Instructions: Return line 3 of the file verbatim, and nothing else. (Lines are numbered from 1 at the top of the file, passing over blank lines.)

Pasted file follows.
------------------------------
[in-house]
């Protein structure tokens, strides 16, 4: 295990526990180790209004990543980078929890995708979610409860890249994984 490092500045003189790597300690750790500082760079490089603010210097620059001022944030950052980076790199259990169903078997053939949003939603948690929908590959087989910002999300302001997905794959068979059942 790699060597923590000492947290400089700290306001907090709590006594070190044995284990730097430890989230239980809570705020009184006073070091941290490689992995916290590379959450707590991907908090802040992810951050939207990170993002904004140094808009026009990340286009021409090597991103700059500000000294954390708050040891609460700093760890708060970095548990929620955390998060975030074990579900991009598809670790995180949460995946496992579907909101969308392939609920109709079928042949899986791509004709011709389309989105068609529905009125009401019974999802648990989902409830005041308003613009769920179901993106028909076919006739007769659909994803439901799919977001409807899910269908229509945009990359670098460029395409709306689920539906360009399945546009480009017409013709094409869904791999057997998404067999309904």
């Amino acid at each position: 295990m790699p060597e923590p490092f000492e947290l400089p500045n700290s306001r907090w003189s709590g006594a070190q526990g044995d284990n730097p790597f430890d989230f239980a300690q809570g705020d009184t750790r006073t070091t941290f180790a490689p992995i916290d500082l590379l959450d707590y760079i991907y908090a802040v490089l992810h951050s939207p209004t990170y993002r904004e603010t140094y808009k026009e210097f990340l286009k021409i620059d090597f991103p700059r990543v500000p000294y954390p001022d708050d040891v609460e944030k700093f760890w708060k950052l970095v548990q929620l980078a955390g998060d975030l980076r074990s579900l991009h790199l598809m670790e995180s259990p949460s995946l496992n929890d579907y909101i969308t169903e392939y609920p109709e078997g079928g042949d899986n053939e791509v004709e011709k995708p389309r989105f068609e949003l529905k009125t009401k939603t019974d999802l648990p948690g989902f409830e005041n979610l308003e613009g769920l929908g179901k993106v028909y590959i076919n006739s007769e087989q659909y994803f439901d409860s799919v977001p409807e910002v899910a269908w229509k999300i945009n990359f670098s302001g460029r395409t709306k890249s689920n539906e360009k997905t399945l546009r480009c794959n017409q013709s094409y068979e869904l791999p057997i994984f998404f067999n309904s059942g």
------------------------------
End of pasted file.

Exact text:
């Amino acid at each position: 295990m790699p060597e923590p490092f000492e947290l400089p500045n700290s306001r907090w003189s709590g006594a070190q526990g044995d284990n730097p790597f430890d989230f239980a300690q809570g705020d009184t750790r006073t070091t941290f180790a490689p992995i916290d500082l590379l959450d707590y760079i991907y908090a802040v490089l992810h951050s939207p209004t990170y993002r904004e603010t140094y808009k026009e210097f990340l286009k021409i620059d090597f991103p700059r990543v500000p000294y954390p001022d708050d040891v609460e944030k700093f760890w708060k950052l970095v548990q929620l980078a955390g998060d975030l980076r074990s579900l991009h790199l598809m670790e995180s259990p949460s995946l496992n929890d579907y909101i969308t169903e392939y609920p109709e078997g079928g042949d899986n053939e791509v004709e011709k995708p389309r989105f068609e949003l529905k009125t009401k939603t019974d999802l648990p948690g989902f409830e005041n979610l308003e613009g769920l929908g179901k993106v028909y590959i076919n006739s007769e087989q659909y994803f439901d409860s799919v977001p409807e910002v899910a269908w229509k999300i945009n990359f670098s302001g460029r395409t709306k890249s689920n539906e360009k997905t399945l546009r480009c794959n017409q013709s094409y068979e869904l791999p057997i994984f998404f067999n309904s059942g």